Student Question

How is the phrase "monument to the temporary" relevant to Ali Smith's Hotel World?

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London’s Millennium Dome was a temporary structure put up at great cost for just one month, January 2000, to commemorate the dawning of a new millennium. It relates strongly to the novel’s theme of the transitory or ever-changing nature of life because its brief existence made it a “monument to the temporary.” Human life itself, the novel is saying, like the dome, is temporary and can change quickly to death. We see this in young Sara’s death: in the briefest of moments, she perishes, just as anyone can. Our short lives, like the dome, are “filled with panic, bluster, rhetoric, and air.”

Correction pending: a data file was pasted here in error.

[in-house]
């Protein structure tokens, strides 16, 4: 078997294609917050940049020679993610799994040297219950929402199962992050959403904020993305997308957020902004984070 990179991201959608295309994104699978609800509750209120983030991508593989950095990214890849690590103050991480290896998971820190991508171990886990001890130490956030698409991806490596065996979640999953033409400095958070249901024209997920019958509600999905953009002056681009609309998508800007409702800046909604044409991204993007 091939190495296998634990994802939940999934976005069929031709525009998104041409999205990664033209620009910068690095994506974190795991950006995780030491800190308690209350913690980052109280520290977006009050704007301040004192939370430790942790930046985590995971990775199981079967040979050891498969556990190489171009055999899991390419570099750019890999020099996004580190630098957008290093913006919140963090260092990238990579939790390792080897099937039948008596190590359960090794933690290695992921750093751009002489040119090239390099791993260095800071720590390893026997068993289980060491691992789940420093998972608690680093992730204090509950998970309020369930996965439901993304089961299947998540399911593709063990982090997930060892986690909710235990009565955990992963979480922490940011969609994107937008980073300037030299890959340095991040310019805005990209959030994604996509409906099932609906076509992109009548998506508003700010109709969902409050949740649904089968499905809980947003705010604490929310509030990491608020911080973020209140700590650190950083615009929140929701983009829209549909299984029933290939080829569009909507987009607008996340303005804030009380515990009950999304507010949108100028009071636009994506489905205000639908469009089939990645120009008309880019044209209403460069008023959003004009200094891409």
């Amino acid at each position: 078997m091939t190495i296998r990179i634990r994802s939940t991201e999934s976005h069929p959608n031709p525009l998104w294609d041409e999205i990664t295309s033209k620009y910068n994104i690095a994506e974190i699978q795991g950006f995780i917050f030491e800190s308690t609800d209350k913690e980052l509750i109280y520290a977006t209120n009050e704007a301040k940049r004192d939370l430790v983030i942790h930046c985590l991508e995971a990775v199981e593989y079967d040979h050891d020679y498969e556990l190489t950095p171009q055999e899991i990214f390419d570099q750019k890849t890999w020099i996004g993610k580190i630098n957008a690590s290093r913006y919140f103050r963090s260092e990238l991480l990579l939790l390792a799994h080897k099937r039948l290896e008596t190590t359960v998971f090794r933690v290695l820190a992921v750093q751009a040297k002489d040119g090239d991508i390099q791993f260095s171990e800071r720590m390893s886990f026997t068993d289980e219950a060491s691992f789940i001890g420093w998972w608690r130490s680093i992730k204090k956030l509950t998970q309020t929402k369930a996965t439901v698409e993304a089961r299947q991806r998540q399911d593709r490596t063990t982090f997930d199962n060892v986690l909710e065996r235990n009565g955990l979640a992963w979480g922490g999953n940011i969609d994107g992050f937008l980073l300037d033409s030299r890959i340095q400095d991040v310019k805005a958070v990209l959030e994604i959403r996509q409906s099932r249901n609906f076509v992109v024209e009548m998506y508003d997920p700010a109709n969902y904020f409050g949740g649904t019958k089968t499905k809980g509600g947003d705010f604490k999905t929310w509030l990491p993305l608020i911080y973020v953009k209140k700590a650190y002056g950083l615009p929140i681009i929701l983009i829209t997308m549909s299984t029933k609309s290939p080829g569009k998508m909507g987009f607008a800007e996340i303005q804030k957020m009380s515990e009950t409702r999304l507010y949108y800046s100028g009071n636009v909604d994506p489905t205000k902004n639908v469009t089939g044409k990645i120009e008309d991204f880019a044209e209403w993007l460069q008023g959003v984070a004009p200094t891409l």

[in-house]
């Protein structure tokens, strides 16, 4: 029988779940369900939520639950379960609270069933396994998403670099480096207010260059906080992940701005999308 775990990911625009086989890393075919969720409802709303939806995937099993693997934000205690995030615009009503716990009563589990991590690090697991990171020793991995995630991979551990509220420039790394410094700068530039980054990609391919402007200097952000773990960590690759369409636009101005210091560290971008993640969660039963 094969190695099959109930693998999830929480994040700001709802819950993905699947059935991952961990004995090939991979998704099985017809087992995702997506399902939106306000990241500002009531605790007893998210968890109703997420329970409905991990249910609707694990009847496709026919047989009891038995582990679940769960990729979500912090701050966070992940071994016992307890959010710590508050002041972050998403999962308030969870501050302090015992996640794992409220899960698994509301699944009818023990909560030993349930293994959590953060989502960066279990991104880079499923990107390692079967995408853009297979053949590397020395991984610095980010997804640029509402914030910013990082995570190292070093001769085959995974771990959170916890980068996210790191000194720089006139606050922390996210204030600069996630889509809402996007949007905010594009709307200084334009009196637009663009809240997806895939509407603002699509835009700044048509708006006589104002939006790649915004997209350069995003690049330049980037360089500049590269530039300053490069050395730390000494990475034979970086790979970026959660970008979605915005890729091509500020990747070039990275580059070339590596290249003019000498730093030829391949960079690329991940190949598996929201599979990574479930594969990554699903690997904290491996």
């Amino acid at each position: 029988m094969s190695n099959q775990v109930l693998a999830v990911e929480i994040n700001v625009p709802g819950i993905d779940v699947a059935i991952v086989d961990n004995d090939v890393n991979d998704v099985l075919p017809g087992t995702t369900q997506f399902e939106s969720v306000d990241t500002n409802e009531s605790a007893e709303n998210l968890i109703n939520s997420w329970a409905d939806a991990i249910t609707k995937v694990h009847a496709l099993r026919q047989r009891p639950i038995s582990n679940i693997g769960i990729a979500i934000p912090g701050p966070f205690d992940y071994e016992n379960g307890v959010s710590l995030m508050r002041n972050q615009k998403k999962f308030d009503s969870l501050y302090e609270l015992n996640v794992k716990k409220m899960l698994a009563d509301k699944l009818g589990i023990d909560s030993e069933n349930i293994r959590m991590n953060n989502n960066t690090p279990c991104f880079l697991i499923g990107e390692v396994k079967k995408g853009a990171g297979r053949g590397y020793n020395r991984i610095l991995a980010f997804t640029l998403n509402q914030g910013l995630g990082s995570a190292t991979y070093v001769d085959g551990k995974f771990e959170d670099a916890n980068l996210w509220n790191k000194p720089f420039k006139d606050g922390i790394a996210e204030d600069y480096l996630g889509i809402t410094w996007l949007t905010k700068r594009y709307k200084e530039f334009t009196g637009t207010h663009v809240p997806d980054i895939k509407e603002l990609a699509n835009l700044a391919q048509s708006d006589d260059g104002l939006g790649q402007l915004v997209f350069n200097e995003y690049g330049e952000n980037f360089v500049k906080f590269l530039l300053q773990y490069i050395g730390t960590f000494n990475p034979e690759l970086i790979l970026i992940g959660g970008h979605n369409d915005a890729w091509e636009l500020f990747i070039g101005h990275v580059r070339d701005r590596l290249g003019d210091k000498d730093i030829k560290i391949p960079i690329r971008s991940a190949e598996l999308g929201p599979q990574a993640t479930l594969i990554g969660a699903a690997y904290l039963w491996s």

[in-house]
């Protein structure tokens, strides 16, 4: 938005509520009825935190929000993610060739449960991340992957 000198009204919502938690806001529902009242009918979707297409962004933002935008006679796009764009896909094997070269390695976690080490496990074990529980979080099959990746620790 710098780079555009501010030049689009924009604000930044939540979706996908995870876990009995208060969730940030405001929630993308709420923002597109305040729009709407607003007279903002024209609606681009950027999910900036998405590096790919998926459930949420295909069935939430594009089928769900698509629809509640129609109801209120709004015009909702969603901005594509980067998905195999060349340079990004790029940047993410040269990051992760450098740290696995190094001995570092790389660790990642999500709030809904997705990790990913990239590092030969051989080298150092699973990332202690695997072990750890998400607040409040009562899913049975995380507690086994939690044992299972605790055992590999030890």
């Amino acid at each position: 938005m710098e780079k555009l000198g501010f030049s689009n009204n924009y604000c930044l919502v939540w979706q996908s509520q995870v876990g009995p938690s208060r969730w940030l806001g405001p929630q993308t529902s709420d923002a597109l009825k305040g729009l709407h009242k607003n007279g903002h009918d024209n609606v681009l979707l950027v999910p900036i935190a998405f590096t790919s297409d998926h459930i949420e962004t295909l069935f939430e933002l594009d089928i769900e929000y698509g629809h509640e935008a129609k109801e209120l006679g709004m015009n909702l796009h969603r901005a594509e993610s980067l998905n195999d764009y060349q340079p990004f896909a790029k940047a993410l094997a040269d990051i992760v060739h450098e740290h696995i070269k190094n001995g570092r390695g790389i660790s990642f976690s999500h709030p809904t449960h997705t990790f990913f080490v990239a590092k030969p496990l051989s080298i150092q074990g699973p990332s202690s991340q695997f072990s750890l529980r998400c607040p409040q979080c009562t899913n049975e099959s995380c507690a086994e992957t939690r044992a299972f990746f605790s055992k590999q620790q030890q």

Another nod to the temporary nature of life comes in the meditation that precedes the mention of the Millennium Dome. We learn of Solomon Pavy, a child actor who died at scarcely thirteen in 1602, 400 hundred years before the novel was published. The transitory aspect of life is universal, and we can only fully capture this in art, be it the poem Ben Jonson wrote about Pavy; the Millenium Dome, which came and went; or the lives and world described in Smith’s novel.

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